That one of van Gelder’s publishers indeed could make use of my services was however sheer happenstance. My letter to the director of J.M. Meulenhoff, Willem Bloemena, reached him upon his return from a phenomenally lucrative sales trip to New York. (See Willem Bloemena’s Great Rembrandt Book.) Emulating Mondadori’s success in bagging mega-orders for oversized books on Leonardo and Michelangelo, he had managed to sell a large edition of an equally big book on Rembrandt’s paintings to the publisher Eugene Reynal, who passed on some sixty thousand copies to Book-of-the-Month Club. The books had to be delivered in September 1968, in time to serve as BOMC’s crown title for the final quarter of 1968, on the eve of the 300th anniversary of Rembrandt’s death in 1969.

On the plane back home, halfway through a bottle of celebratory champagne, Bloemena began to reflect on what he had just sold. All he had at that point was an agreement with the Dutch-German art historian Horst Gerson (1907-78) to write – in German – a text of a certain length on Rembrandt’s paintings, supplemented by a catalogue of all the paintings Gerson regarded as “autograph.” In fifteen months he had to deliver full-length, high-quality printed books in English. The contract he had signed contained penalties for missing delivery or for coming up with shoddy goods that made capital punishment, which is quickly over and done with, look good.

That was his foremost concern when he opened an envelope with a job application from a young American art historian with editing experience. He hired me – first for half of what I should have been earning, a situation I remedied as soon as I realized what was going on – to do all the rest. The first and most enjoyable responsibility was to perform research for Gerson, one of the nicest people I have ever known. He wrote away in Groningen, where he was professor of art history, sending me requests for supplemental research on points that needed clarification. The results had to be submitted in a particular format – on A6 (4 x 5) kattebelletjes to be slipped into his documentation boxes, with one kattebelletje per subject, even if it was the summary of a complete article. I conferred with Gerson frequently in Groningen and on one occasion in Rome, where he was leading a study trip.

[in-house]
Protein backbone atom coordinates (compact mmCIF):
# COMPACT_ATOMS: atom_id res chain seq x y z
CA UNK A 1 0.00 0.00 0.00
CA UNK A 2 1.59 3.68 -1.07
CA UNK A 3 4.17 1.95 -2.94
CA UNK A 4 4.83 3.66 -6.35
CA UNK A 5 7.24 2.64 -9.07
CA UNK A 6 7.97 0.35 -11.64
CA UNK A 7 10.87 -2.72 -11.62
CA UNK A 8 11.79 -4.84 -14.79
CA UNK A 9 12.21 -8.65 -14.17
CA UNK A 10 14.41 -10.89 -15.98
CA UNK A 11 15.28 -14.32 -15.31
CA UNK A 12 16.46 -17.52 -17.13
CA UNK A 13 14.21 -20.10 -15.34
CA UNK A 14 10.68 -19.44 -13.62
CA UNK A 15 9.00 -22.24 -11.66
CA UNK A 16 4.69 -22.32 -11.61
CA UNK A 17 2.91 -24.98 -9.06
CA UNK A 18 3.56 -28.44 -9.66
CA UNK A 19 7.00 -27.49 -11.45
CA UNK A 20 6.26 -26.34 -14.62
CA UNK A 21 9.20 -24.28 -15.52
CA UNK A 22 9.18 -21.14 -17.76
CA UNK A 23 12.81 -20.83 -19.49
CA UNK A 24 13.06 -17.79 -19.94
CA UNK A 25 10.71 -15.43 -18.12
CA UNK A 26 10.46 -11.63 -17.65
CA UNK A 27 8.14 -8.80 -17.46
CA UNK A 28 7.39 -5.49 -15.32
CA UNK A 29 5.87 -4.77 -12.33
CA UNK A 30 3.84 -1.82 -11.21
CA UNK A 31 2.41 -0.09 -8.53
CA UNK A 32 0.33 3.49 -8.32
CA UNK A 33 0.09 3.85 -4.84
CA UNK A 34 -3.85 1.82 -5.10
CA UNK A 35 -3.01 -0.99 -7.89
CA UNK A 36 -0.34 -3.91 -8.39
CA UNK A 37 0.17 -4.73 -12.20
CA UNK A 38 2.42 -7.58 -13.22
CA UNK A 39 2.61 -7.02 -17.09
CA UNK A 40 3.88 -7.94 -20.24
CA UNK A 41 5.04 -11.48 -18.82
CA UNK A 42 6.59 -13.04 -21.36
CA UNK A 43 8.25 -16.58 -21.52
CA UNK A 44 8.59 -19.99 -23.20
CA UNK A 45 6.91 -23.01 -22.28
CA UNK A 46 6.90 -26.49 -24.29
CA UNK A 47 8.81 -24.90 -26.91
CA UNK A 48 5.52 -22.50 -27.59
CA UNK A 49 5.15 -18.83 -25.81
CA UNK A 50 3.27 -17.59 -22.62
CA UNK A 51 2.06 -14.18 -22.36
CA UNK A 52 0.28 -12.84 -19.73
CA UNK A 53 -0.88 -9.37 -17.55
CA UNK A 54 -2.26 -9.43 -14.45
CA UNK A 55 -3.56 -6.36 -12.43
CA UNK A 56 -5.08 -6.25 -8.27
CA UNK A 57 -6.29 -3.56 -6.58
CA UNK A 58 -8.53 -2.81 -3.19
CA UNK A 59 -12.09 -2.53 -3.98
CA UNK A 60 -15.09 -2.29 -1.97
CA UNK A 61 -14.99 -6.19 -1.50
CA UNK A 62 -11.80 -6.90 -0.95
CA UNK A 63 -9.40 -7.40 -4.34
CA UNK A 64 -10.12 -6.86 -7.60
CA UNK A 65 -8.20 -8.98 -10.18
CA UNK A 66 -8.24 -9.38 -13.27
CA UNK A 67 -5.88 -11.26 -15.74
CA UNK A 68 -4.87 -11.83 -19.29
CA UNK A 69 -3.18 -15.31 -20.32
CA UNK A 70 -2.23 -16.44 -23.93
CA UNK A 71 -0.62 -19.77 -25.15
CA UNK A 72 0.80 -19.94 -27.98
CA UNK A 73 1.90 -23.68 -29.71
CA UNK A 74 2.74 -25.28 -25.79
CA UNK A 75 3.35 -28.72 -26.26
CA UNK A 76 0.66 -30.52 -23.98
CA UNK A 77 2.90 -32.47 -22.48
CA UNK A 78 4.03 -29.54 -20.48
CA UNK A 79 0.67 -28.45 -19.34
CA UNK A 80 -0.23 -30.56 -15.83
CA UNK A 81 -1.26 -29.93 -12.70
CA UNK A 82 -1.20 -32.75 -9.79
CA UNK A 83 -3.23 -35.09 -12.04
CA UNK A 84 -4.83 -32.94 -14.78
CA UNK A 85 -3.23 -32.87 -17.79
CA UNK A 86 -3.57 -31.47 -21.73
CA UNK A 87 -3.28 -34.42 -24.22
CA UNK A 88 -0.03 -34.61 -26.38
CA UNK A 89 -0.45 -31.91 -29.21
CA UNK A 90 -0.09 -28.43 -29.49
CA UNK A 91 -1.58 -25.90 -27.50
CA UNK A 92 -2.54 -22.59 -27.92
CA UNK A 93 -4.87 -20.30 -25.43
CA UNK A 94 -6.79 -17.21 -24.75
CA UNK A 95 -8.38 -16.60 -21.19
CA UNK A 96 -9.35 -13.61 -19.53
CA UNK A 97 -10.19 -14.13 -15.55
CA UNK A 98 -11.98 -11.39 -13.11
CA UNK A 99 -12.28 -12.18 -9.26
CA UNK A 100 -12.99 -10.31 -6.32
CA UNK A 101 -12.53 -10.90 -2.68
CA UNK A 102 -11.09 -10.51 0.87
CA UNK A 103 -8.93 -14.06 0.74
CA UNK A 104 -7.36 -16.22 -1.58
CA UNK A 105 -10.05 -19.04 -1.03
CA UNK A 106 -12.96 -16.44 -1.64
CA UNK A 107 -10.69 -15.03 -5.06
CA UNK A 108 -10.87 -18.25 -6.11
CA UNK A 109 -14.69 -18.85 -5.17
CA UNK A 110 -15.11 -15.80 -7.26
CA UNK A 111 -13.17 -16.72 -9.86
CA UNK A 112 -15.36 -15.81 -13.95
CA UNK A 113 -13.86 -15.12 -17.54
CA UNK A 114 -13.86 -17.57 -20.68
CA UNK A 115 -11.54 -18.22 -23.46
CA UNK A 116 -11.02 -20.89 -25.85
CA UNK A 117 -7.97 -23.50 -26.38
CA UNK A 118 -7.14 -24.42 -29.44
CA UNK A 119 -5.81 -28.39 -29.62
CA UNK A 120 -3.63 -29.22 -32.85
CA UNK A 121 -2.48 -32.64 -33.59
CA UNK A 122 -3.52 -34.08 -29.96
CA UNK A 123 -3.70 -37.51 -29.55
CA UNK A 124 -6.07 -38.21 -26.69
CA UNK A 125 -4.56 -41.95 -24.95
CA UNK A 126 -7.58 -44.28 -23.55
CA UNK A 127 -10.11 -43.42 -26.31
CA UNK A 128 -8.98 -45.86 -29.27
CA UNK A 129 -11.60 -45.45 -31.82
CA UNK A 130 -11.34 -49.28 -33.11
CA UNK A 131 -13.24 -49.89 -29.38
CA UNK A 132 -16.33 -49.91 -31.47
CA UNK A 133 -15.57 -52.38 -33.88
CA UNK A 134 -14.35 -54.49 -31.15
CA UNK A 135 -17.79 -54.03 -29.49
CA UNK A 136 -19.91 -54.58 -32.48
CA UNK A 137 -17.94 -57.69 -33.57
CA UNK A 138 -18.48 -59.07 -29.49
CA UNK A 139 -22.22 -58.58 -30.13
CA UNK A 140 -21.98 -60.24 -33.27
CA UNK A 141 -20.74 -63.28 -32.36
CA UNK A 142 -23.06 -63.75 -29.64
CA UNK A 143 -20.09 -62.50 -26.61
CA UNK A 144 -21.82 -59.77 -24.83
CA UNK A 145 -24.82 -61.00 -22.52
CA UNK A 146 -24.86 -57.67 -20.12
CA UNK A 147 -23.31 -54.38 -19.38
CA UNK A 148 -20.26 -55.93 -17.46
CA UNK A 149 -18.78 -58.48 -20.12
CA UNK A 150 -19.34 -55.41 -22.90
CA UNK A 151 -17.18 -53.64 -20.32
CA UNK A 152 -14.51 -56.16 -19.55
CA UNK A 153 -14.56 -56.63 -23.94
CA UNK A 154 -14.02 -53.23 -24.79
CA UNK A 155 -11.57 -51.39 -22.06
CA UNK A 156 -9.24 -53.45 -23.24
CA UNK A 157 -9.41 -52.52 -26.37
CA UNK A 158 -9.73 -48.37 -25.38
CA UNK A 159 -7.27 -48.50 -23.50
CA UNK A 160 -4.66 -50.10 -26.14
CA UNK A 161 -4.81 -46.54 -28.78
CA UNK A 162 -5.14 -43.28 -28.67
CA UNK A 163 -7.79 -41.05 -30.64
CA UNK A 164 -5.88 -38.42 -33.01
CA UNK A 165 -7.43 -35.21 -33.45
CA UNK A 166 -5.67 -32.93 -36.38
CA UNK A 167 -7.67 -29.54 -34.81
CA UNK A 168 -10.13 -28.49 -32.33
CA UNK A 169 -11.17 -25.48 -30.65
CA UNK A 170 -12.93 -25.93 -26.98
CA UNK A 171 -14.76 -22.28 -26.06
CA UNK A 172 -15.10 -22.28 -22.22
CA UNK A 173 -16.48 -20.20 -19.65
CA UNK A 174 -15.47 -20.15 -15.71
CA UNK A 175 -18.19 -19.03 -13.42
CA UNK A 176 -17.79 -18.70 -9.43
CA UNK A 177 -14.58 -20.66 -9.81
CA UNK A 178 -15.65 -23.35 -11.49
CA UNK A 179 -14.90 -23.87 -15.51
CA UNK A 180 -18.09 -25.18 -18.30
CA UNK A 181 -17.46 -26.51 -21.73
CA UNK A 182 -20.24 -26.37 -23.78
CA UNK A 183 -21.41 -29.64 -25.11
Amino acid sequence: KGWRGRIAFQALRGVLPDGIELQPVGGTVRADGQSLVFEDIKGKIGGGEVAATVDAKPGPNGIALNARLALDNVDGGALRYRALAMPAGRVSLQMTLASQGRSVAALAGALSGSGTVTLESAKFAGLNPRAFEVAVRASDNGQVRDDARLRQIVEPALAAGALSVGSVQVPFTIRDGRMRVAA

While performing these scholarly tasks, I was also expected to find an English translator – I chose the redoutable Heinz Norden (1905-78) – and edit his work; acquire black-and-white photos of all 420 Rembrandt paintings; choose and order photos of the 168 supplementary illustrations in the book; accompany the Swiss photographer André Held on color photography campaigns to locations where no one spoke French, a duty that involved drinking too much of his superior home-made framboise; supervise the graphic design, the work of Frits Stoepman, and put together with him the double spreads; compose the captions and write accompanying remarks in the catalogue; help Bloemena with a coda he added at the end of the book, on Rembrandt’s Nachleben; lunch with Bloemena at the excellent restaurant on the ground floor of his new office at Prinsengracht 1111 (the restaurant was called the Quatre Canetons – look for the Dutch pun); copy edit and proofread the English edition; compile concordances linking Gerson numbers to those in the catalogues of Cornelis Hofstede de Groot, Abraham Bredius and Kurt Bauch and vice versa; build a general index and an index of Rembrandt works; provide a listing of photographic acknowledgments; stand by for press control with the production manager Gert Lathouwers, who trusted me to know the exact shades of the eighty paintings reproduced in color; keep the project boss Henk van Hoorn convinced that I was going to get everything done on time; and coordinate, in London, the catalogue in the Meulenhoff publication with Gerson’s new edition for Phaidon Press of Abraham Bredius’s catalogue of Rembrandt paintings of 1935, for which he had served as Bredius’s assistant and editor. All of this with Loekie’s moral support, hands-on help and the laudable forebearance she shows me nearly always.